In any case, Judge Thynge included a footnote leaving the door open, at least, to a stay on the presentation of damages evidence at trial until the jury renders a verdict on liability.

Masimo Corp. v. Philips Elec. North Am. Corp., C.A. No. 09-80-LPS-MPT (D. Del. Oct. 6, 2010)

November 9, 2010

Special Master Bechtle: Deposition of In House Counsel

Special Master Bechtle recently addressed plaintiff’s motion to compel the deposition of in-house counsel for a defendant, the same person who signed the verification for that defendant’s interrogatory responses. Xpoint Technologies, Inc. v. Intel Corp., et al., C.A. No. 09-00026-SLR, Special Master Order No. 20 (D. Del. Oct. 28, 2010). The Special Master found that if in-house counsel is a person “with knowledge of the facts” in the responses or has “possession or control of the documents that contain the facts” the deposition is granted. Id. at 2-3. If, however, he does not have personal knowledge of the facts or control of the documents then the motion is denied and defendant is required to serve a declaration under oath that counsel does not have that personal knowledge and identify the people that do. Id. at 3-4.

Xpoint Technologies, Inc. v. Intel Corp., et al., C.A. No. 09-00026-SLR, Special Master Order No. 20 (D. Del. Oct. 28, 2010).

November 9, 2010

Judge Sleet decides issue of first impression: Do the prior art rules of the Patent Act apply to defendants’ obviousness-type double patenting defense?

In Eli Lilly and Co. v. Teva Parenteral Medicines, Inc., C.A. 08-335-GMS (D. Del. Nov. 5, 2010), Judge Sleet recently decided an issue of first impression -- what is the date the court should use to determine what constitutes prior art for purposes of defendants’ obviousness-type double patenting defense? Plaintiffs argued that while 35 U.S.C. § 102 governed what references constituted prior art, § 102 did not resolve “for purposes of an obviousness-type double patenting (“OTDP”) analysis the question . . . in light of the prior art as of what date?” Id. at 2 (emphasis in original). Judge Sleet rejected plaintiffs’ distinction between “the questions of ‘what’ and ‘when’” because adopting plaintiffs’ argument would “require the court to view some portions of [§ 102] as controlling while viewing others as irrelevant in the OTDP context.” Id. If the Federal Circuit intended such a result – excepting prior art in the OTDP context from the rules found in § 102 – it would have done so explicitly. Id. at 4-5.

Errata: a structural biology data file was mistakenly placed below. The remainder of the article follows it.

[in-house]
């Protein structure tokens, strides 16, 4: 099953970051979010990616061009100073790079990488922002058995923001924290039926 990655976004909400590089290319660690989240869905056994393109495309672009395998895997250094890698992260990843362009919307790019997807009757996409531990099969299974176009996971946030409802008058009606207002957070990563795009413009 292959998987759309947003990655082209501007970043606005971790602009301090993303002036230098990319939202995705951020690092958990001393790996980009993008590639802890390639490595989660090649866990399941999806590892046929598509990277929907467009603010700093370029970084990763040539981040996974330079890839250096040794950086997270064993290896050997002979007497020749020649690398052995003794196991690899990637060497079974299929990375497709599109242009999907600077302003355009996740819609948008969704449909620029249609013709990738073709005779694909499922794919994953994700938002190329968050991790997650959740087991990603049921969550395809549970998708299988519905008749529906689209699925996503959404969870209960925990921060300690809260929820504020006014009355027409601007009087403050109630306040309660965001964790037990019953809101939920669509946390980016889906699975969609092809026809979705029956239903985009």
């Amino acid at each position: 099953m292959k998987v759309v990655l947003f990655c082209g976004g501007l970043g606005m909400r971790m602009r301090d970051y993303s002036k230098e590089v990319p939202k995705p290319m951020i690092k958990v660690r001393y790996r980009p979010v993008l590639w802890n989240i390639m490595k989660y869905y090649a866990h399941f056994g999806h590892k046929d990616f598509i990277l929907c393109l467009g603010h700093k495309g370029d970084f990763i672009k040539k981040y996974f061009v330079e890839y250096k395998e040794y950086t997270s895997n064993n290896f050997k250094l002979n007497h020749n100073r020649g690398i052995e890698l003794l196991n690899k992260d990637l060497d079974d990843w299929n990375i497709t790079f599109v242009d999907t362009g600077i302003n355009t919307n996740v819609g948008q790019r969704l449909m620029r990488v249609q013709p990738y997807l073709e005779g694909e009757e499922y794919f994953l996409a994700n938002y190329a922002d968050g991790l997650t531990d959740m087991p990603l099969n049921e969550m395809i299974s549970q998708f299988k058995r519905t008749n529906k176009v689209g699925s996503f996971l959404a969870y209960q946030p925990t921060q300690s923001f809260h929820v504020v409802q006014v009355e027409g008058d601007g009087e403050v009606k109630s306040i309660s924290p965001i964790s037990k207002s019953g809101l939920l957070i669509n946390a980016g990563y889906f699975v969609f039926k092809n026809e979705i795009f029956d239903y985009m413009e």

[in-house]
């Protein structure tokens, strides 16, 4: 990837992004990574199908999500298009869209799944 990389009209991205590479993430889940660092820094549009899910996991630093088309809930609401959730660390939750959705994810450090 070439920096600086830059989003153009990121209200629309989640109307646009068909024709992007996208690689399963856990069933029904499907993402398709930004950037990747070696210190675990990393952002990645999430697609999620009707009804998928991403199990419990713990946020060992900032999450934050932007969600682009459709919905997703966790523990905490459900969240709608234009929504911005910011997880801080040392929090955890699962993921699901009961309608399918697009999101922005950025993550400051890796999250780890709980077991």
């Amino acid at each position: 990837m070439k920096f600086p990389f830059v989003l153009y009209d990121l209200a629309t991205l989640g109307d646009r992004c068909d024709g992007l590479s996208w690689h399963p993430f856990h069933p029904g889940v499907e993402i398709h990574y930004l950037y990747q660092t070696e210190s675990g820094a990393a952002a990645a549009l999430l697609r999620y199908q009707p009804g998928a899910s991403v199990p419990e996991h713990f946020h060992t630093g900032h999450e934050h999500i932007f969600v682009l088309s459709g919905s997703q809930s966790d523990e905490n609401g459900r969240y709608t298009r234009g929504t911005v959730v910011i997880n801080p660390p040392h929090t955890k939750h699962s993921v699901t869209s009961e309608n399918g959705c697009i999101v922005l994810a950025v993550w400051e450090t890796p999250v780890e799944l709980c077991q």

Eli Lilly and Co. v. Teva Parenteral Medicines, Inc., C.A. 08-335-GMS (D. Del. Nov. 5, 2010)

November 8, 2010

Sue L. Robinson: Overlooking "Basic Principle of Science" Warrants Rule 59 Relief

Rarely does a party get to revisit discovery following a post-trial decision on the merits. In a recent memorandum order that affects an earlier invalidity holding, however, District Judge Sue L. Robinson did just that.

Finding that both parties overlooked a "basic principle of science" in discovery, the Court refused to order a new trial. Instead, the Court opened the record to admit further expert evidence:

"Ultimately, defendants bear the burden of demonstrating the invalidity of claim 7 by clear and convincing evidence. However, the Court will not grant a new trial on the validity of claim 7 based solely on defendants' failure of proof with respect to a basic principle of science. Due to the errors made by both parties, the court concludes that it is instead appropriate to open the record pursuant to Fed. R. Civ. P. 59(a)(2) to allow further evidence on the relationship between precipitation and solubility."

Whether the additional evidence cures the underlying failure of proof remains to be seen. But of more immediate importance is the precedent this decision establishes for reopening the trial record to address discovery deficiencies.

Senju Pharma. Co. Ltd. v. Apotex Inc., C.A. No. 07-779-SLR (D. Del. Nov. 3, 2010) (Robinson, J.).

November 8, 2010

Chief Judge Gregory M. Sleet: Markman Opinion

In a case involving certain chemical analogs and optical isomers, Chief Judge Sleet construed the following terms:

- "S-(+)-4-amino-3-(2-methylpropyl) butanoic acid as a single optical isomer"
- "4-amino-3-(2-methylpropyl) butanoic acid"